viiCentrifugal SpreaderReview Questions9697Chapter 6: Aerial Application Guidance Systems 101Navigation Methods101Global Positioning SystemsDifferential GPS101103Using DGPS for Aerial Application105Computers, Spray Output Controllers, and SensorsSmoke GeneratorsHuman FlaggersReview Questions106107108109Chapter 7: Preparing for an Aerial Application 111Understanding the Recommendation or Work OrderPilot Qualifications and LimitationsScouting the Target Site111112113Pesticide Label Restrictions114California State and Local Regulations and RestrictionsPlanning and Scheduling the Application118Plans for Managing Offsite Pesticide MovementPlanning for Emergencies120Ground Crew EmergenciesReview Questions121124Chapter 8: Calibrating Aerial Application Equipment 127Why Calibration is Essential128Equipment Calibration Methods129Calibrating Liquid Sprayers129Calibrating Granule ApplicatorsReview Questions138146Chapter 9: Aerial Application Technology 151Ferrying152Checking the Application Site152120115

viiiWhat to Watch for During an ApplicationApplication MethodsFlight Patterns154155157Applying Granules158Pesticide Dust Application159Factors Influencing the Stability and Maneuverability of the Aircraft DuringApplication Operations 162Controlling Offsite Pesticide DriftDroplet SizeReview Questions167173Answers to Review QuestionsGlossaryIndex179191178162

ixList of TablesTable 1Aerial Applicator Performance Objectives4Table 1.1Qualifications and Requirements that Are Needed for Each Level of theAgricultural Aerial Application Operation 22Table 9.1Spray Droplet Spectrum Categories and Recommendations for VariousPesticide Types or Uses 170

xList of SidebarsSidebar 1Web Addresses for Downloading Free Publications13Sidebar 2Reasons for Pesticide Laws and RegulationsSidebar 3Responsibilities of Government Agencies in California’s PesticideRegulatory Program 26Sidebar 4Scientific Data and Other Information Manufacturers Must Provideto DPR to Register a Pesticide in California 29Sidebar 5Herbicide TypesSidebar 6Insect Mouthpart TypesSidebar 7Application-Specific Information for HandlersSidebar 8Employee Changing AreaSidebar 9Handler Decontamination FacilitiesSidebar 10Employer Responsibility for Providing CoverallsSidebar 11Medical Monitoring ProgramSidebar 12Training Employees to Handle PesticidesSidebar 13Criteria for Fieldworker TrainingSidebar 14Avoiding Heat StressSidebar 15Employer Requirements: Providing Personal Protective Equipmentto Employee Handlers 60Sidebar 16Respiratory Protection Program for Pesticide HandlersSidebar 17Minimum Required Personal Protective EquipmentSidebar 18Exceptions and Substitutions to Required Personal ProtectiveEquipment 66Sidebar 19The Global Positioning System ProgramSidebar 20How to Reduce Drift During Aerial ApplicationsSidebar 21Notifying Beekeepers Before an ApplicationSidebar 22Notice of ApplicationsSidebar 23Notice of IntentSidebar 24Congested Area PlanSidebar 25Rescuing the Pilot from a Crashed AircraftSidebar 26Contents of a Pesticide Spill 112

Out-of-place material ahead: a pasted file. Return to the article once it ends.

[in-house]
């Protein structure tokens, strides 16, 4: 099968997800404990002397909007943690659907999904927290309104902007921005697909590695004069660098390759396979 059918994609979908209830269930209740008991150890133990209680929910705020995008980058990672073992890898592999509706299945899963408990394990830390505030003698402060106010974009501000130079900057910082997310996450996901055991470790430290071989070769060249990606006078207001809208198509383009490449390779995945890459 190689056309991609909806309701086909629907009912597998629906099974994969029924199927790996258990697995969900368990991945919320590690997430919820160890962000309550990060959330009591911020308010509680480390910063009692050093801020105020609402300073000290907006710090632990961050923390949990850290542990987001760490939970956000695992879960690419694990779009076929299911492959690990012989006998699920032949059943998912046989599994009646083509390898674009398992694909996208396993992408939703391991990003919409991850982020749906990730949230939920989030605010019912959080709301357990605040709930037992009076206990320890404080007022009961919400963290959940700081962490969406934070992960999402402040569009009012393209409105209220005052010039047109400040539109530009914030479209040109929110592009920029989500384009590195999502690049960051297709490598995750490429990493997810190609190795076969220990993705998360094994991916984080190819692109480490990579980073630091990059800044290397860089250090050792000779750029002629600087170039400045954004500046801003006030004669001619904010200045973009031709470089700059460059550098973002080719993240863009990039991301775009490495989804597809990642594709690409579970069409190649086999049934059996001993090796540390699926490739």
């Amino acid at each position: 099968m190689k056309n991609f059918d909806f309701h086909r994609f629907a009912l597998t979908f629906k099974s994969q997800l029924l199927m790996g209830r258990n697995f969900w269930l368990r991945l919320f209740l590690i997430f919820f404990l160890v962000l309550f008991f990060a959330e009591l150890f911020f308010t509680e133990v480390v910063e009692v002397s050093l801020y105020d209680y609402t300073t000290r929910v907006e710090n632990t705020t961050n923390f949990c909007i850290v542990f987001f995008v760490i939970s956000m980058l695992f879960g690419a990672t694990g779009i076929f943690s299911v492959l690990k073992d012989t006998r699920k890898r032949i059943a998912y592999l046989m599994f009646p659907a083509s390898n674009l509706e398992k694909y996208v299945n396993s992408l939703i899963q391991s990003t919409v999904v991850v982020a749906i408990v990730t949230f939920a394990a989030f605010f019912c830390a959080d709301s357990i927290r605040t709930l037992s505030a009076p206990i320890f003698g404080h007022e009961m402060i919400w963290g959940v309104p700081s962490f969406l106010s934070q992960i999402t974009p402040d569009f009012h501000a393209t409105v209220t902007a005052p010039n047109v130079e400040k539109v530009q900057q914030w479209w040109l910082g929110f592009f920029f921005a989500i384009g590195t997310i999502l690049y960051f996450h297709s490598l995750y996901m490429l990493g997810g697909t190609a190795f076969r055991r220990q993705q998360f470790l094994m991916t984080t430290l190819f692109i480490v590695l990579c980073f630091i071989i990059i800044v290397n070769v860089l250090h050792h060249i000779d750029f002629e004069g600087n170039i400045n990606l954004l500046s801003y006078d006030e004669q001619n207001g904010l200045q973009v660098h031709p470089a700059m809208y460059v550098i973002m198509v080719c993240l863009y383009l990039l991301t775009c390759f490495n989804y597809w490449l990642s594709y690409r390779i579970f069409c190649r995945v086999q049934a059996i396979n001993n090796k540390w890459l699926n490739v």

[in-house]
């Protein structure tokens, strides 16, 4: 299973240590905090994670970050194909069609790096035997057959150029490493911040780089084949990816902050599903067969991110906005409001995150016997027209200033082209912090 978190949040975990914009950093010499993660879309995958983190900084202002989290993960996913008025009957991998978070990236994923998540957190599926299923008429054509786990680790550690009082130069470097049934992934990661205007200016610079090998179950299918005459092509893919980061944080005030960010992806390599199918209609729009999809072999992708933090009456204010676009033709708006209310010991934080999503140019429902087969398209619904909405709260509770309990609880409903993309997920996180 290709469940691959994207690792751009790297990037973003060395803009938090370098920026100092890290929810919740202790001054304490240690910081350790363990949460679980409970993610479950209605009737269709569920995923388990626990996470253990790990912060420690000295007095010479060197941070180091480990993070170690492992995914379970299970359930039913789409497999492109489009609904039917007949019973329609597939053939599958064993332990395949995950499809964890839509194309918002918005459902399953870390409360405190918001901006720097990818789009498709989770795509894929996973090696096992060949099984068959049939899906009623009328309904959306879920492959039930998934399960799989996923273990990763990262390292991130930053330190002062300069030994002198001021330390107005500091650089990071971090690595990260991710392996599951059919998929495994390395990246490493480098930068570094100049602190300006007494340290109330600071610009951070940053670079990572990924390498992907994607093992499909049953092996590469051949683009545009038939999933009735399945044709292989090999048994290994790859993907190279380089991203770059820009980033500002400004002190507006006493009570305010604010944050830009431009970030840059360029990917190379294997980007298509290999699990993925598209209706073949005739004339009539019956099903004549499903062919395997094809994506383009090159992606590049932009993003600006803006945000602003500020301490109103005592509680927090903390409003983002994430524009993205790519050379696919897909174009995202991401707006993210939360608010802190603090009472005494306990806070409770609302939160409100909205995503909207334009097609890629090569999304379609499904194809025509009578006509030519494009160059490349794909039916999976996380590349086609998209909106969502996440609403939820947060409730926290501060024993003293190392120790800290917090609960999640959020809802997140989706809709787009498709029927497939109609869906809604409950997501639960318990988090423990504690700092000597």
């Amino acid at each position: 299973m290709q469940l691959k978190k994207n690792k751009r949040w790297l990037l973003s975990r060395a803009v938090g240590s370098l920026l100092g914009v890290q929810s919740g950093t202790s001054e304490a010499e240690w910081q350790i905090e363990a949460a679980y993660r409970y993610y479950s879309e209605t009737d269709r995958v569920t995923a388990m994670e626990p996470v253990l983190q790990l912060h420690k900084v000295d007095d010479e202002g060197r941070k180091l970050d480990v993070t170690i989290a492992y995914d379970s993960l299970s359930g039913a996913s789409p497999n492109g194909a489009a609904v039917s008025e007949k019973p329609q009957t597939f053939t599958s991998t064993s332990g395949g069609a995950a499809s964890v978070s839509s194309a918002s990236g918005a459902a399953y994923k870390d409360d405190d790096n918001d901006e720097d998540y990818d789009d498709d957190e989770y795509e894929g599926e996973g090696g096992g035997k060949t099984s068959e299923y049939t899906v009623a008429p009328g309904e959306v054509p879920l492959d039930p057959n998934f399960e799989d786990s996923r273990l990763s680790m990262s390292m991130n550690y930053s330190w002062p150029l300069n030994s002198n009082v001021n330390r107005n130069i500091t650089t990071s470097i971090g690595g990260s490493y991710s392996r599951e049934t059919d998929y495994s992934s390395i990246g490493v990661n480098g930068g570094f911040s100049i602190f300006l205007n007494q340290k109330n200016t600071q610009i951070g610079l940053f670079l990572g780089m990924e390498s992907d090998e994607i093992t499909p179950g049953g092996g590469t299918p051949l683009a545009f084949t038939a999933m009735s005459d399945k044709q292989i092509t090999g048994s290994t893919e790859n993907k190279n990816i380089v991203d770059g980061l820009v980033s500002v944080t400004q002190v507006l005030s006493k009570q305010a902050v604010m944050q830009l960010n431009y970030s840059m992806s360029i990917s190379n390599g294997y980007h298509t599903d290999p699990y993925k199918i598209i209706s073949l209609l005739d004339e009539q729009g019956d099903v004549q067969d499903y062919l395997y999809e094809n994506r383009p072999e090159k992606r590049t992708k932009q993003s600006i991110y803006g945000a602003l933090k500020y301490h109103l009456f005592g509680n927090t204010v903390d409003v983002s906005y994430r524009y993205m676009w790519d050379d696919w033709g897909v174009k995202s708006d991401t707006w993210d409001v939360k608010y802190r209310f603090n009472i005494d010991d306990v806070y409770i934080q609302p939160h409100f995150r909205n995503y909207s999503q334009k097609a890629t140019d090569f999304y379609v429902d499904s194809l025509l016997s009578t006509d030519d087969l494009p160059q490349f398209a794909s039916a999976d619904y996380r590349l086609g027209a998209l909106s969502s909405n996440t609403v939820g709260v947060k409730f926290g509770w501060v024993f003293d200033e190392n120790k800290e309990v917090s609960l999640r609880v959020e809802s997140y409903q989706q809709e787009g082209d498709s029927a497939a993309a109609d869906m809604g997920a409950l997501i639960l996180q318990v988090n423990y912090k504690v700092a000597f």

xiSidebar 27Steps in Cleaning Up a Pesticide Spill123Sidebar 28Calculating the Area of a Rectangular or Square Application SiteSidebar 29Calculating the Area of a Triangular Application SiteSidebar 30Calculating the Area of a Circular Application SiteSidebar 31Calculating the Area of an Irregularly-Shaped Application SiteSidebar 32Pilot ChecklistSidebar 33Ground Crew ChecklistSidebar 34Importance of a Ground Crew During an ApplicationSidebar 35Density AltitudeSidebar 36Estimating Density AltitudeSidebar 37Key Physical Properties of a Spray Mixture that Affect SprayDroplet Size 168139140141153154155163164142